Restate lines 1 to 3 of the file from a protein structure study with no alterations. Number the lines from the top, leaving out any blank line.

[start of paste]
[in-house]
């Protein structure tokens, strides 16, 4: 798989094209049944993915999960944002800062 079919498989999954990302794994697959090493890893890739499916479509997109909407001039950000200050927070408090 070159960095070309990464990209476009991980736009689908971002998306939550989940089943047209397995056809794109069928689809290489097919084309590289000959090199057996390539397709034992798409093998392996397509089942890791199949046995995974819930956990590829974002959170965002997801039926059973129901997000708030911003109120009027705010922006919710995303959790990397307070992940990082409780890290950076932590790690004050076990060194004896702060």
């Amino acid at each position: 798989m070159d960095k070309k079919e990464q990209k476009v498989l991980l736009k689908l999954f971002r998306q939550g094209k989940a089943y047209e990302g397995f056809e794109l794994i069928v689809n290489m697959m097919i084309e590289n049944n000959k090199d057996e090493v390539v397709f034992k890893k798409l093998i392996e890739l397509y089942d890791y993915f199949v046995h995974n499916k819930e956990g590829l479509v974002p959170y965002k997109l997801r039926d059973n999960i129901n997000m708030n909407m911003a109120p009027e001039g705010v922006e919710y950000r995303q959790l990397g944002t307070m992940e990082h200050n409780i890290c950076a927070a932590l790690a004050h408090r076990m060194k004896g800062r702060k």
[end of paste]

[in-house]
């Protein structure tokens, strides 16, 4: 798989094209049944993915999960944002800062 079919498989999954990302794994697959090493890893890739499916479509997109909407001039950000200050927070408090 070159960095070309990464990209476009991980736009689908971002998306939550989940089943047209397995056809794109069928689809290489097919084309590289000959090199057996390539397709034992798409093998392996397509089942890791199949046995995974819930956990590829974002959170965002997801039926059973129901997000708030911003109120009027705010922006919710995303959790990397307070992940990082409780890290950076932590790690004050076990060194004896702060």
């Amino acid at each position: 798989m070159d960095k070309k079919e990464q990209k476009v498989l991980l736009k689908l999954f971002r998306q939550g094209k989940a089943y047209e990302g397995f056809e794109l794994i069928v689809n290489m697959m097919i084309e590289n049944n000959k090199d057996e090493v390539v397709f034992k890893k798409l093998i392996e890739l397509y089942d890791y993915f199949v046995h995974n499916k819930e956990g590829l479509v974002p959170y965002k997109l997801r039926d059973n999960i129901n997000m708030n909407m911003a109120p009027e001039g705010v922006e919710y950000r995303q959790l990397g944002t307070m992940e990082h200050n409780i890290c950076a927070a932590l790690a004050h408090r076990m060194k004896g800062r702060k």